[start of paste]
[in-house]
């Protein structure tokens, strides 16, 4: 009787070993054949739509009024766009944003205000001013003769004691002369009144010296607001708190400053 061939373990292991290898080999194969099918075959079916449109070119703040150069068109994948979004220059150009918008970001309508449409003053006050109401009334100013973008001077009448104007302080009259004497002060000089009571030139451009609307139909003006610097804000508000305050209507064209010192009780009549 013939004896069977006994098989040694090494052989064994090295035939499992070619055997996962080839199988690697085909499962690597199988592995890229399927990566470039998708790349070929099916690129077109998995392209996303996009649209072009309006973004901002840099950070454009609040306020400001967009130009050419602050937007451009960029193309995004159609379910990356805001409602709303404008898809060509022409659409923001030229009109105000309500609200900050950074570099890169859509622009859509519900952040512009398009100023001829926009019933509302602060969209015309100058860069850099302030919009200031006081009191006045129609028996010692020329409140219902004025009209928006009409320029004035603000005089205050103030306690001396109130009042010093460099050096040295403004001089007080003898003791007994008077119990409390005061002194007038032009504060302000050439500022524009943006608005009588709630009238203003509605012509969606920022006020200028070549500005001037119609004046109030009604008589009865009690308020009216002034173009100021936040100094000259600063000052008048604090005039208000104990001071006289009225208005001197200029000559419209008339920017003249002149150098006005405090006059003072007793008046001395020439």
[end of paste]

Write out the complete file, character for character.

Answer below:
[in-house]
């Protein structure tokens, strides 16, 4: 009787070993054949739509009024766009944003205000001013003769004691002369009144010296607001708190400053 061939373990292991290898080999194969099918075959079916449109070119703040150069068109994948979004220059150009918008970001309508449409003053006050109401009334100013973008001077009448104007302080009259004497002060000089009571030139451009609307139909003006610097804000508000305050209507064209010192009780009549 013939004896069977006994098989040694090494052989064994090295035939499992070619055997996962080839199988690697085909499962690597199988592995890229399927990566470039998708790349070929099916690129077109998995392209996303996009649209072009309006973004901002840099950070454009609040306020400001967009130009050419602050937007451009960029193309995004159609379910990356805001409602709303404008898809060509022409659409923001030229009109105000309500609200900050950074570099890169859509622009859509519900952040512009398009100023001829926009019933509302602060969209015309100058860069850099302030919009200031006081009191006045129609028996010692020329409140219902004025009209928006009409320029004035603000005089205050103030306690001396109130009042010093460099050096040295403004001089007080003898003791007994008077119990409390005061002194007038032009504060302000050439500022524009943006608005009588709630009238203003509605012509969606920022006020200028070549500005001037119609004046109030009604008589009865009690308020009216002034173009100021936040100094000259600063000052008048604090005039208000104990001071006289009225208005001197200029000559419209008339920017003249002149150098006005405090006059003072007793008046001395020439």